White Louisianan pleads not guilty in death of 2 black men

BATON ROUGE, La. – A white Louisiana man accused of shooting of two black men to death, and of baking in the house of a black family in three separate incidents in September has pleaded not guilty to all charges against him.

The Lawyer reports that Kenneth James Gleason, 23, entered the plea Wednesday during an arrest for a state district court judge Beau Higginbotham in Baton Rouge.

A grand jury on Nov. 30 sued Gleason on one count each of second-degree murder in the first degree murder and two counts of attempted second-degree murder in the incidents that police have described as a possible racist motives.

Gleason is accused of the killing of Donald Smart, 49, Sept. 14 and Bruce Cofield, 59, Sept. 12.

Law enforcement officials have said they believe the two murders were random, as they are not able to make connections between Gleason and Smart or Cofield. Both men were on the side of the road in the night when they were shot. Officials have said Gleason approached them both the same way — shoot them first in his car, then abandoned the vehicle, and further to the fire and standing over them.

Also that mid-September week, Gleason is accused of targeting the only black family in the street where he lived, firing from a short distance on their front door. No one was injured, but two people were in the house at the time.

Although officials have said that the shootings were possible racist motives, East Baton Rouge district Attorney Hillar Moore III, said they have yet to uncover any concrete evidence to confirm that motive.

Smart family sat in the front two rows of the courtroom during the arraignment.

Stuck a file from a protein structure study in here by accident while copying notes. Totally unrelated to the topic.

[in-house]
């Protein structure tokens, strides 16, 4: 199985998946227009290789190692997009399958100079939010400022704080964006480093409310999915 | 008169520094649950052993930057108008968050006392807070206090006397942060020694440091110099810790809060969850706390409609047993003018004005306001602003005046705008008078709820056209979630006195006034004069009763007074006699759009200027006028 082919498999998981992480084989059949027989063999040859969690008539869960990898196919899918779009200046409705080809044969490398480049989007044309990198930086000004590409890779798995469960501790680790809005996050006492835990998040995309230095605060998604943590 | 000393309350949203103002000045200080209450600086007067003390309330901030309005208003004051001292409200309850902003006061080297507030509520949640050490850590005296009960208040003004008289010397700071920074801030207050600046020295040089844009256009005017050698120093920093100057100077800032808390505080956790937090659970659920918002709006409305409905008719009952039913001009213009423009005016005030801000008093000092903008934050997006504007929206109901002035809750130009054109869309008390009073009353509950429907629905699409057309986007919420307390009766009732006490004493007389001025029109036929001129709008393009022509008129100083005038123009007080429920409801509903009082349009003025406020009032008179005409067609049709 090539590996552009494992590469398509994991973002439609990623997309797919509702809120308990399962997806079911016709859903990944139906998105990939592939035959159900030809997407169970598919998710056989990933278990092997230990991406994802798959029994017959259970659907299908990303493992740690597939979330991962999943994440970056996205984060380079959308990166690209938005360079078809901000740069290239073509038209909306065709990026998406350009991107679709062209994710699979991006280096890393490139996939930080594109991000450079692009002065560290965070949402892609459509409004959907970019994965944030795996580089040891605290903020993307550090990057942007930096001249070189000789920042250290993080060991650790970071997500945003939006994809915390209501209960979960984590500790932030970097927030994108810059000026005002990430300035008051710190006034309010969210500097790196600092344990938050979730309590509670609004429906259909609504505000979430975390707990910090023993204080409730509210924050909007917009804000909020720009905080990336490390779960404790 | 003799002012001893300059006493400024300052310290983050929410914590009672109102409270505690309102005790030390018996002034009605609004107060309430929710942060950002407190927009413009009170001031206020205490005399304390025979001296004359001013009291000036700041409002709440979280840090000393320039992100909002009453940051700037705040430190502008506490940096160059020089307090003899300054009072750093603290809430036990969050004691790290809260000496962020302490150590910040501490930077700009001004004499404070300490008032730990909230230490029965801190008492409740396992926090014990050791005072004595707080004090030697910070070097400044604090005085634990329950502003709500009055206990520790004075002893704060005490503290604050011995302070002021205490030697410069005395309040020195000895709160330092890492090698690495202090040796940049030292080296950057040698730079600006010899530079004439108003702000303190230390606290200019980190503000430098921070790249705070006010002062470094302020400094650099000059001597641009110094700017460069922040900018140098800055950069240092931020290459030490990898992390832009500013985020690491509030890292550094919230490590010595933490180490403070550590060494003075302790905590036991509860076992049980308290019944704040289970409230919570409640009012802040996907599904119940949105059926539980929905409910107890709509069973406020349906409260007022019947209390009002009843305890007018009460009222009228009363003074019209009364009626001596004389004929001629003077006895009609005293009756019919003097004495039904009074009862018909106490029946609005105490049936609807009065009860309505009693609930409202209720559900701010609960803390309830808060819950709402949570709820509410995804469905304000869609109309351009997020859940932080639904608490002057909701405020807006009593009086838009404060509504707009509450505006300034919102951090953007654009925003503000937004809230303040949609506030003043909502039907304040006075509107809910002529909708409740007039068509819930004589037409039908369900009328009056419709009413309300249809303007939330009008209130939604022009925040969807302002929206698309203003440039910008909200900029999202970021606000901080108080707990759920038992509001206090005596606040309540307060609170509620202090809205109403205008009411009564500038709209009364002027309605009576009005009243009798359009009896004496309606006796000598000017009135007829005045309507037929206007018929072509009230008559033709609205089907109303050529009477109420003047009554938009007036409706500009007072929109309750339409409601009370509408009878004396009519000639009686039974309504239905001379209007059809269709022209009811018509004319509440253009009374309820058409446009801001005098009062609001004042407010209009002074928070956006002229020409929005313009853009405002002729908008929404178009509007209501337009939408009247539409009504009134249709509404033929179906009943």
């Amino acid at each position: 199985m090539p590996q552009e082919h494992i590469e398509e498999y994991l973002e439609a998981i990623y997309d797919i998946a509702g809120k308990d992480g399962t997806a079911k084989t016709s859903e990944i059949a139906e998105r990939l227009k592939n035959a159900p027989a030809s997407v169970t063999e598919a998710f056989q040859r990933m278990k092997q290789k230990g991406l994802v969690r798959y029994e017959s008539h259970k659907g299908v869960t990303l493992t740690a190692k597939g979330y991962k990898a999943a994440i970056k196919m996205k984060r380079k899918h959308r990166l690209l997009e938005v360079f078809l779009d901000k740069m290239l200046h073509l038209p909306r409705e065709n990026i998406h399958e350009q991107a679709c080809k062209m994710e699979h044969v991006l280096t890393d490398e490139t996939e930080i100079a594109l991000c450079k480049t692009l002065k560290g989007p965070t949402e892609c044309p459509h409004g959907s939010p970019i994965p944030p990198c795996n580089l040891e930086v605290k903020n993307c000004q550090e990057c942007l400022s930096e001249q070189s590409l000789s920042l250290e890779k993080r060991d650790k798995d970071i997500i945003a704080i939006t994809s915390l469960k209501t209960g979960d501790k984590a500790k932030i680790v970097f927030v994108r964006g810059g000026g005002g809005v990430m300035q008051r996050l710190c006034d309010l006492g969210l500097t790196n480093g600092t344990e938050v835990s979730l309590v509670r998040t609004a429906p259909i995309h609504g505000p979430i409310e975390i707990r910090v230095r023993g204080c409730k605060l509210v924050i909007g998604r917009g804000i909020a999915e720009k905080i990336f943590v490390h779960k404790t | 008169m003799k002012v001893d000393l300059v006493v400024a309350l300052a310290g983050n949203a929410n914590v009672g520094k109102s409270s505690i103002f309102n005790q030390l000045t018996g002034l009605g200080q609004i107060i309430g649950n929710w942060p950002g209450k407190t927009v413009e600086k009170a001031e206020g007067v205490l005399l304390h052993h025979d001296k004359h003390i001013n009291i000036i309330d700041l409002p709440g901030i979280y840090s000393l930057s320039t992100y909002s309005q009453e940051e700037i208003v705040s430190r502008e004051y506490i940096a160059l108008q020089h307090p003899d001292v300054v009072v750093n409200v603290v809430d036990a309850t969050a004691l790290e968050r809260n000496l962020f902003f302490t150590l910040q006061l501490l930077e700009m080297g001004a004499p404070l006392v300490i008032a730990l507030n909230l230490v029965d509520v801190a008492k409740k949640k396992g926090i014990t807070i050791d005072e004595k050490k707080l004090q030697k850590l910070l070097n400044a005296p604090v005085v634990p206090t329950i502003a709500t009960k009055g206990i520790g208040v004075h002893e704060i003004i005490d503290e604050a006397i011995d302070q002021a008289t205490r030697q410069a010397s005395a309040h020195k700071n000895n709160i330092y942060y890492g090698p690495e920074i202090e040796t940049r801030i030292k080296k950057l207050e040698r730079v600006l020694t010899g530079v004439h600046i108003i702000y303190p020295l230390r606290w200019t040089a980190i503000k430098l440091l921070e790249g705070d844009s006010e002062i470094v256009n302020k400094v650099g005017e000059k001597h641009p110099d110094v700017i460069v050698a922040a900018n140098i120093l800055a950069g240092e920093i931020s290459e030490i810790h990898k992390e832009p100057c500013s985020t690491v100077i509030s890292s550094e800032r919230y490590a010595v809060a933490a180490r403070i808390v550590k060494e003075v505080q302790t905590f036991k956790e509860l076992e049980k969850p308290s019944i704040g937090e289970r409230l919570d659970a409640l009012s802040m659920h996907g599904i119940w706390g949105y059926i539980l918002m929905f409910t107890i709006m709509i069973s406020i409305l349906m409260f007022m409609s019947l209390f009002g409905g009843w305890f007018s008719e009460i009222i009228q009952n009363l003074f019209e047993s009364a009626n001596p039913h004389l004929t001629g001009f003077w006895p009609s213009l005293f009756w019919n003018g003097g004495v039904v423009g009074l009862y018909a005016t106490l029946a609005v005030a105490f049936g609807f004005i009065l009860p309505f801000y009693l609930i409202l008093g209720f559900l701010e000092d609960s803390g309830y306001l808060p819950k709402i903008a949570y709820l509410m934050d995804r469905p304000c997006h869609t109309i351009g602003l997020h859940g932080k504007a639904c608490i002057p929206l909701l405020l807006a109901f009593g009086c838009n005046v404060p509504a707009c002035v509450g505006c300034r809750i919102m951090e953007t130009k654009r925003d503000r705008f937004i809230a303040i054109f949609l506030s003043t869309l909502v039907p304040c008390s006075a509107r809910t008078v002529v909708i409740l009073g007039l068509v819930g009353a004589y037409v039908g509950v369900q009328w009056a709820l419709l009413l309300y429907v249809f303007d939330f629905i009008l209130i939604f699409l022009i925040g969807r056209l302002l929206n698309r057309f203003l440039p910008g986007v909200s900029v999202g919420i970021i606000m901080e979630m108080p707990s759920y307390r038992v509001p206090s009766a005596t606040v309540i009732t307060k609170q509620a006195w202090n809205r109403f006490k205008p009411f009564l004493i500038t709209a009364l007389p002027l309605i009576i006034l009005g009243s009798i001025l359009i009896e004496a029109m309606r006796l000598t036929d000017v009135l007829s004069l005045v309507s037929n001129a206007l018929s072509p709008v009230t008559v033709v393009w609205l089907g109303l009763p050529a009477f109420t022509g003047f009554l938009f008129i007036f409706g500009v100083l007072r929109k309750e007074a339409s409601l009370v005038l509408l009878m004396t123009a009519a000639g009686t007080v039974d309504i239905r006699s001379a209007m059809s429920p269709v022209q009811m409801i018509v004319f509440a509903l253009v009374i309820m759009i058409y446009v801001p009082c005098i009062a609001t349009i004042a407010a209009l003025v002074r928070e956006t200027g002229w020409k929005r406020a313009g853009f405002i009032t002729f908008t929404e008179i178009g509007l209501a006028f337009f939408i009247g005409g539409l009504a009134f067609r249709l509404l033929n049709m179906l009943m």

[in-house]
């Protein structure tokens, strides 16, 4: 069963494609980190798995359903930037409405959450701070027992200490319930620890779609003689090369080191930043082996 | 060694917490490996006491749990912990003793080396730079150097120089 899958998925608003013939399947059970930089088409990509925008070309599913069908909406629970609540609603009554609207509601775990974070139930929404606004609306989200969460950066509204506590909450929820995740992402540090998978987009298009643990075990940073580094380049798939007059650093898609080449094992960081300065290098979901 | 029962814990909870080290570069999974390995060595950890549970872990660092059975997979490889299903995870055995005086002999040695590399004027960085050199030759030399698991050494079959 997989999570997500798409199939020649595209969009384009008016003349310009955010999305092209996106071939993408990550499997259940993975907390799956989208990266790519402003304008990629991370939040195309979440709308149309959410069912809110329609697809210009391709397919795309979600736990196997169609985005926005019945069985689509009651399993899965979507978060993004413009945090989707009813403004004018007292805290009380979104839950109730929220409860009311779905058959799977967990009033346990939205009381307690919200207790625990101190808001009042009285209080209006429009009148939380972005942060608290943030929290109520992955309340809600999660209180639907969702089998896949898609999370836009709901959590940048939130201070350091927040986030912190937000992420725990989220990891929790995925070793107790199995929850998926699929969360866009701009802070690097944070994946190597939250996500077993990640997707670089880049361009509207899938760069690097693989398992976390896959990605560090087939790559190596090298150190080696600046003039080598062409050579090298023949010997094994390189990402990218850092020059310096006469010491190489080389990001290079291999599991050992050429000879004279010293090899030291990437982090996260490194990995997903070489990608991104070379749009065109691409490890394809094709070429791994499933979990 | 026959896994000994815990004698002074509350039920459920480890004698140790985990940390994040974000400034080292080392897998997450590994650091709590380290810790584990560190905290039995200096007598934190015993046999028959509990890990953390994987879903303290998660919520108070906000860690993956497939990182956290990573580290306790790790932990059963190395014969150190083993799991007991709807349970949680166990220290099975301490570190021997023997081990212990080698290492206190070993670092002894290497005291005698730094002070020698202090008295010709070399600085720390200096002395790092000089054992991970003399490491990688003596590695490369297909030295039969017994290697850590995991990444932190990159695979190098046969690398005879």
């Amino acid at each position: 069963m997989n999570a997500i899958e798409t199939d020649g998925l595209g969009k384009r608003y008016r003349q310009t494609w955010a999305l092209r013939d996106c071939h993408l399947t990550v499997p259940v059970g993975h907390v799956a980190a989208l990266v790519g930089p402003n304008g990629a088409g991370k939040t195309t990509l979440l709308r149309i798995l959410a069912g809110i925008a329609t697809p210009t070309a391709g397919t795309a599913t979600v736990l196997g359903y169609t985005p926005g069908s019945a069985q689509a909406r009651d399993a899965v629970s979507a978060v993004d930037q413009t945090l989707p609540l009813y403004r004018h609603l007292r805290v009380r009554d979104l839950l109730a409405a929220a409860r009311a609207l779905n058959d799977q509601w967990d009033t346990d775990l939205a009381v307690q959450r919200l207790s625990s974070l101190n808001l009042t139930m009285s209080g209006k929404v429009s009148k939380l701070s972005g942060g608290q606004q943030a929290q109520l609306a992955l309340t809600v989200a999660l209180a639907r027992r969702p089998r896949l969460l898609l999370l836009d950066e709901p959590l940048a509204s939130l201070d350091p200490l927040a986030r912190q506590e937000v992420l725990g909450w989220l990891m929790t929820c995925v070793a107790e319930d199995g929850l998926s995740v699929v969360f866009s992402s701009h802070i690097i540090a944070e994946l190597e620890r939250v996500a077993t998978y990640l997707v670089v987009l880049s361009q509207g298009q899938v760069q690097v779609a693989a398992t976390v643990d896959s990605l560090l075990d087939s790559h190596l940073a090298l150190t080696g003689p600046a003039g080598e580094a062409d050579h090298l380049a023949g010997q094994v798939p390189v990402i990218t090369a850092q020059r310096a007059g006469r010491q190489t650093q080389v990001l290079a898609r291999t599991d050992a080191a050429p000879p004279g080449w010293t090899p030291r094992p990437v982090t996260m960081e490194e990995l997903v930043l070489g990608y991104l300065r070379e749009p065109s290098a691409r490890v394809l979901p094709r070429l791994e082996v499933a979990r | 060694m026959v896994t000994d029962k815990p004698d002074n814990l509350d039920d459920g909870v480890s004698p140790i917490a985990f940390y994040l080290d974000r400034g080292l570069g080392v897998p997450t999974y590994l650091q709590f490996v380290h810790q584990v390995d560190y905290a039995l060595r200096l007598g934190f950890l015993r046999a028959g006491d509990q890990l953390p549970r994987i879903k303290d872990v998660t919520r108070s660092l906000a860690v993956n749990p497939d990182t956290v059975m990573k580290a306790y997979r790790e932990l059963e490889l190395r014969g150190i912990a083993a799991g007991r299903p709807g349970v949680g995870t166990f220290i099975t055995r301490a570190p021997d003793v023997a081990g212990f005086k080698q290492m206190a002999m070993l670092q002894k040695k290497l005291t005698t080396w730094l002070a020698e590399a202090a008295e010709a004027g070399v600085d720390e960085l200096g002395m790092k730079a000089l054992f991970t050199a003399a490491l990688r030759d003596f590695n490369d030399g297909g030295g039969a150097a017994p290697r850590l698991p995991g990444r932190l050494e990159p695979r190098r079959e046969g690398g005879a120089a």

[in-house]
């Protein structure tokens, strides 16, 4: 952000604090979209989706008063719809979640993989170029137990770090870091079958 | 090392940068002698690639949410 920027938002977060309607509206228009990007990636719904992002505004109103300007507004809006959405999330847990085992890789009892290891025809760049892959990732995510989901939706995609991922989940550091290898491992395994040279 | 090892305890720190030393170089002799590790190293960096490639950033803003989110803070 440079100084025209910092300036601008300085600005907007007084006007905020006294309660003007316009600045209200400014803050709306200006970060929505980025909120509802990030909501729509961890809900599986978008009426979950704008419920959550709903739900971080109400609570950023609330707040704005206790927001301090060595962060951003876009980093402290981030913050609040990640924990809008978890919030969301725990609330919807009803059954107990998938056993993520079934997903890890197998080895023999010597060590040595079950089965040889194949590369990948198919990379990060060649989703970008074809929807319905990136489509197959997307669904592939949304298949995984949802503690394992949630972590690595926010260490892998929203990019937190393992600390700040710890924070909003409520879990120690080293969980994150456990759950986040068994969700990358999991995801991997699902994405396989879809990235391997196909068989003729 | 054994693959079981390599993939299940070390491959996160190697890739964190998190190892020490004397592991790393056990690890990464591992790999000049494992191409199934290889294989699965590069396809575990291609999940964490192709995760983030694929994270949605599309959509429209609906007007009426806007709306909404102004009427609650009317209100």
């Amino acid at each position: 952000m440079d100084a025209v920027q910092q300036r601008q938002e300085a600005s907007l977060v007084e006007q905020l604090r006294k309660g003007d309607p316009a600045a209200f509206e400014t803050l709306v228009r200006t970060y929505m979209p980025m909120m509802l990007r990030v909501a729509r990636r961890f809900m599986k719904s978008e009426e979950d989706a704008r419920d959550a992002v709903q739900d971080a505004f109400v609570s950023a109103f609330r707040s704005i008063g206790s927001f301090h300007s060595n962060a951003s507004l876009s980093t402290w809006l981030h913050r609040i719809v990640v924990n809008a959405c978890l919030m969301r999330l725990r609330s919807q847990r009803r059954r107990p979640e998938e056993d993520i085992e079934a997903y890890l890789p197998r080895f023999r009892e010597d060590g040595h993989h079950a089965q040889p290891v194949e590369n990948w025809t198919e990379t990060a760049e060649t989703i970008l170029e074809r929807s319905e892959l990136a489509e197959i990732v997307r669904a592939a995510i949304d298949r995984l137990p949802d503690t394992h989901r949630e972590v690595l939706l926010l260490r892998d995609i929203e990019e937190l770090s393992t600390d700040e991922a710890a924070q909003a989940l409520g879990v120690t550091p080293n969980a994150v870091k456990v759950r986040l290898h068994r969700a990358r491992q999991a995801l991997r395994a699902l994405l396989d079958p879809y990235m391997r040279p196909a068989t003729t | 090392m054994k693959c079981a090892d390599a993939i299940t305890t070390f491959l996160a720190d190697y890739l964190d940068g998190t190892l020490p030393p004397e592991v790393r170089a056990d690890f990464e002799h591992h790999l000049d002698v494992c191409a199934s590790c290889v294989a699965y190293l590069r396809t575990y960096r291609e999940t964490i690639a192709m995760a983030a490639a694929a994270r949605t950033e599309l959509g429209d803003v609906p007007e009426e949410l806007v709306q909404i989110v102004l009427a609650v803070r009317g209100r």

When Gleason announced his resources, members of the family released audible sounds of pain; his sister with tears in her eyes.

“I hope and pray that he (would) plead guilty, so the family wouldn’t have to keep coming to court,” said a Smart sister, Tiquincia Smart. “But we will be here every day court. … I truly believe that justice will be served.”

She said seeing Gleason in the courtroom was emotional, bringing back the memory of her brother to kill.

“I’ve seen (Gleason) in photos, but actually see him in person, just to see the man that took my brother’s life for no apparent reason, was scary in a sense, but at the same time, relieved that he knows that he is not on the street to hurt someone else,” she said.

The mother of Donald Smart three children, Lakisa Flowers, they said that they will be on every date of the court during the Gleason’s trial.

“He did not deserve to be killed and shot down”, Flowers said, who is now the education of their children, a 12 – and 13-year-old girl and a 15-year-old son, only. “Every day I just try to be strong for my children. … I try not to keep my tears in front of them.”

Lawyer Chris Alexander is the represent of Gleason and has refused a debt on behalf of his client.

“At this point, we’re going to questions and all of the evidence in the state’s possession and to review everything closely,” Alexander said after Wednesday’s hearing. “Our goal is to fully protect and Kenneth Gleason, and we plan to do it persistently.”

Moore said he has not decided whether he will seek the death penalty in the case.

A first date is not set.


Information from: The Advocate,

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